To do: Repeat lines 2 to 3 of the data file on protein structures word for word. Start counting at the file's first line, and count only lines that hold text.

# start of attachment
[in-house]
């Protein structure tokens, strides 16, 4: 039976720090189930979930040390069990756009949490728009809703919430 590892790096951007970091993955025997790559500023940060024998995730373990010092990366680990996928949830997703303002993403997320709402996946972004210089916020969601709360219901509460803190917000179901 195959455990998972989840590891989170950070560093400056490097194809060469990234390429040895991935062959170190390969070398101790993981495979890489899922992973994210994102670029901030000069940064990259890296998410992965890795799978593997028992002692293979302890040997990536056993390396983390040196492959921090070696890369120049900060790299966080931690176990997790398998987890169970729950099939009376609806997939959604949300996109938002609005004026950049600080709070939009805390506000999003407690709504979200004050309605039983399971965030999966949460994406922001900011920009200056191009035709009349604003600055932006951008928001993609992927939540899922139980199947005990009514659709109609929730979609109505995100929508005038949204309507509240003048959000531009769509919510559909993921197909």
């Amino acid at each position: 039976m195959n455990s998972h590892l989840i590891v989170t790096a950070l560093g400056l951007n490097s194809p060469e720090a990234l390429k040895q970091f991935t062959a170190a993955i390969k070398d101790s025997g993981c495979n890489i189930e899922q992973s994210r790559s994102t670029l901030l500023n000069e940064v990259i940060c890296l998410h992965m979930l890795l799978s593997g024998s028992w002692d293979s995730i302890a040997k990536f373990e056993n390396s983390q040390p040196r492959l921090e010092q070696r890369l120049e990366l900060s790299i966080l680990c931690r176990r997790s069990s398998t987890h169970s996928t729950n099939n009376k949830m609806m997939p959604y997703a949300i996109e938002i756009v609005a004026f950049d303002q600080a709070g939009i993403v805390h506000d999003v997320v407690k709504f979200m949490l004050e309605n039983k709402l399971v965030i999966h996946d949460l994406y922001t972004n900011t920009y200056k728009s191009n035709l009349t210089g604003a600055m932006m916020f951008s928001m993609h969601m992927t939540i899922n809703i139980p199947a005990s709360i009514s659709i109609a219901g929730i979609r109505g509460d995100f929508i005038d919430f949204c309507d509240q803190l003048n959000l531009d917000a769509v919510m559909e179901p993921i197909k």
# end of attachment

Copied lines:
């Protein structure tokens, strides 16, 4: 039976720090189930979930040390069990756009949490728009809703919430 590892790096951007970091993955025997790559500023940060024998995730373990010092990366680990996928949830997703303002993403997320709402996946972004210089916020969601709360219901509460803190917000179901 195959455990998972989840590891989170950070560093400056490097194809060469990234390429040895991935062959170190390969070398101790993981495979890489899922992973994210994102670029901030000069940064990259890296998410992965890795799978593997028992002692293979302890040997990536056993390396983390040196492959921090070696890369120049900060790299966080931690176990997790398998987890169970729950099939009376609806997939959604949300996109938002609005004026950049600080709070939009805390506000999003407690709504979200004050309605039983399971965030999966949460994406922001900011920009200056191009035709009349604003600055932006951008928001993609992927939540899922139980199947005990009514659709109609929730979609109505995100929508005038949204309507509240003048959000531009769509919510559909993921197909």
């Amino acid at each position: 039976m195959n455990s998972h590892l989840i590891v989170t790096a950070l560093g400056l951007n490097s194809p060469e720090a990234l390429k040895q970091f991935t062959a170190a993955i390969k070398d101790s025997g993981c495979n890489i189930e899922q992973s994210r790559s994102t670029l901030l500023n000069e940064v990259i940060c890296l998410h992965m979930l890795l799978s593997g024998s028992w002692d293979s995730i302890a040997k990536f373990e056993n390396s983390q040390p040196r492959l921090e010092q070696r890369l120049e990366l900060s790299i966080l680990c931690r176990r997790s069990s398998t987890h169970s996928t729950n099939n009376k949830m609806m997939p959604y997703a949300i996109e938002i756009v609005a004026f950049d303002q600080a709070g939009i993403v805390h506000d999003v997320v407690k709504f979200m949490l004050e309605n039983k709402l399971v965030i999966h996946d949460l994406y922001t972004n900011t920009y200056k728009s191009n035709l009349t210089g604003a600055m932006m916020f951008s928001m993609h969601m992927t939540i899922n809703i139980p199947a005990s709360i009514s659709i109609a219901g929730i979609r109505g509460d995100f929508i005038d919430f949204c309507d509240q803190l003048n959000l531009d917000a769509v919510m559909e179901p993921i197909k």